ADHD and Autism



I loved the scene in Over the Hedge where Hammy drinks the energy drink, I could absolutely relate to that.

The feeling that your mind is working so fast that others seems to almost stand still in comparison.

I have been slowing down my thinking on purpose since my preteen years because the other kids would lose interest in what I was telling them. As an adult I can now speed it up again with Red Bull!

In this scene in Over the Hedge Hammy personifies Me!

I always enjoyed being able to navigate vertical thinking through complex thoughts with lightning speed without skipping a beat. My own galaxy of thoughts! After receiving my Autism diagnosis and being informed of my co-morbid ADHD, I carefully examined my past to pinpoint where I could link behavior to Autism or ADHD.

I can see my teenage years playing out in front of me. Social awkwardness, inability to sit still, need mental stimulation, focus on one thing for exceptionally long periods of time, getting bored when topics don’t interest me, daydreaming, novelty seeking etc.


As I mentioned, I had to slow down my thinking in order to ‘fit in’ and as my Psychiatrist pointed out: ‘Stop doing that, you can now just be yourself.’ This led to me rekindling an old ally of mine, my sharp mind!

I am still in the process of figuring out how many Red Bull cans one can safely consume in a day. It does seem to me that caffeine is a friend of mine 🙂

Don’t worry, I know that I need to take it easy and also take into account that I take Contramyl XR everyday but I do enjoy my new found yet familiar processing power. I see I am not the only one experiencing a focused yet calm effect with caffeine – see this article right here.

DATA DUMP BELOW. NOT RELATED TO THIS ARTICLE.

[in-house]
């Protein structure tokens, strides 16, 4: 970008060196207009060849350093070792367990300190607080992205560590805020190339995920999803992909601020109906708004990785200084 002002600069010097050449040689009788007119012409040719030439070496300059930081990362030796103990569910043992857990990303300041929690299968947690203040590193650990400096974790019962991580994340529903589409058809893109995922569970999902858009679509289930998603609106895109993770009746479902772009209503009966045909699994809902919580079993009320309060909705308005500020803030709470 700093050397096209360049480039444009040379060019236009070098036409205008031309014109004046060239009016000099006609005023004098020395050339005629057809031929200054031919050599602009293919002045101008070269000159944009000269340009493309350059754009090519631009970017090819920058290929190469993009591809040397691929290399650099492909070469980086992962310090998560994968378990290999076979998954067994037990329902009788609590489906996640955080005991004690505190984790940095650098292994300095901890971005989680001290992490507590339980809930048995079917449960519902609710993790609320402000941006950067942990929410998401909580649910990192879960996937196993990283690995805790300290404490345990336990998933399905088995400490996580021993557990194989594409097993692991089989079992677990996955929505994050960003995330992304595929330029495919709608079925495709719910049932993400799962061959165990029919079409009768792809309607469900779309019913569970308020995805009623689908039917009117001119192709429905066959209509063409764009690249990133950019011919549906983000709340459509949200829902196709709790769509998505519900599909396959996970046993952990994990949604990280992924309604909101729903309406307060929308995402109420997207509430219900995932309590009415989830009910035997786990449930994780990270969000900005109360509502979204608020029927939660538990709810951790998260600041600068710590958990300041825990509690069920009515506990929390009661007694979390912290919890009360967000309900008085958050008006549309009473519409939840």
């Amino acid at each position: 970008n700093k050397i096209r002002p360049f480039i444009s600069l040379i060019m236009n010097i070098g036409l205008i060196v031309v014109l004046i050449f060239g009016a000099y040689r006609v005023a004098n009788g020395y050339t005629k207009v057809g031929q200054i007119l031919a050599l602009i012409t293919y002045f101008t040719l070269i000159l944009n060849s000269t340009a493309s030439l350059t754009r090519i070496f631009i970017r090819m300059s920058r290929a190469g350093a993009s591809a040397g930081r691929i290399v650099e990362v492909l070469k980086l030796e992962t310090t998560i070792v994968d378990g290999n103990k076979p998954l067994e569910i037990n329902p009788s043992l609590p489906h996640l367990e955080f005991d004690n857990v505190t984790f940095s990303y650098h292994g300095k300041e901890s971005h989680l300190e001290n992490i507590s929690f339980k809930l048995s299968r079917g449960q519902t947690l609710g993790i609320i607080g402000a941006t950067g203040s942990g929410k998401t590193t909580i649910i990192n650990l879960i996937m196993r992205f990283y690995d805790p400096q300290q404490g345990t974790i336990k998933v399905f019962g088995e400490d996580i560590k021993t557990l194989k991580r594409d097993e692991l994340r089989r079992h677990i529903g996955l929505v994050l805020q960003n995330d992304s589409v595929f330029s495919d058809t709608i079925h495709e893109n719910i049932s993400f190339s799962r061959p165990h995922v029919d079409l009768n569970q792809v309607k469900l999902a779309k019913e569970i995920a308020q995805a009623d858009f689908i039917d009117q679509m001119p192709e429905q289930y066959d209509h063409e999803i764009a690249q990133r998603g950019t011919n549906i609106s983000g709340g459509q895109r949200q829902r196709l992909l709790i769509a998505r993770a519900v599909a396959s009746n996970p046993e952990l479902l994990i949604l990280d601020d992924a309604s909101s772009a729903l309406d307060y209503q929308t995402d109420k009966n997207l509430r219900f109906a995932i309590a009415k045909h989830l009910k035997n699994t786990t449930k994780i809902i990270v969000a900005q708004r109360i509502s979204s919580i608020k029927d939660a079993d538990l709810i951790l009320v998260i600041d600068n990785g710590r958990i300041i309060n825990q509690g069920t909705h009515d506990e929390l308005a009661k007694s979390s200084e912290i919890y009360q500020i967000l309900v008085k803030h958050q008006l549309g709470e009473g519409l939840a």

Disclaimer: I am not suggesting everyone with Autism and / or ADHD should drink coffee or Red Bull, I am just sharing my personal experience.

I must admit that I think it was difficult for people around me who were on the receiving end of my behavior, and I could see them wanting to spend less and less time with me. I was entertaining but also exhausting. I get that now…

The best thing for me now is to act in such a manner that I am not rejected by society, just accepted.


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4 responses to “ADHD and Autism”

  1. rebecca s revels Avatar

    I was once told I had the attention span of a gnat. I could be in the middle of a conversation, see a distraction, then pick right back up after seeing my ‘squirrel’. I used that to my advantage when I was working, many times I caught an issue with a machine because of the fact that my attention could be quickly tuned in to something different. I’m glad though that you are making progress in your personal journey.

    Liked by 3 people

  2. josborne17602 Avatar

    I’m so happy that you are learning to let your “please others” persona break away and that your authentic self is getting the chance to shine. You are courageous! And here’s to those of us who have decided that trying to “fit in” doesn’t fit us!

    Liked by 3 people

  3. […] article is purely focused on ADHD and not my additional high-functioning autism. The following is a list of 10 common symptoms people with ADD or ADHD […]


  4. […] ADHD assisted to help me pick up multitudes of social cues and map them to acceptable behaviour […]


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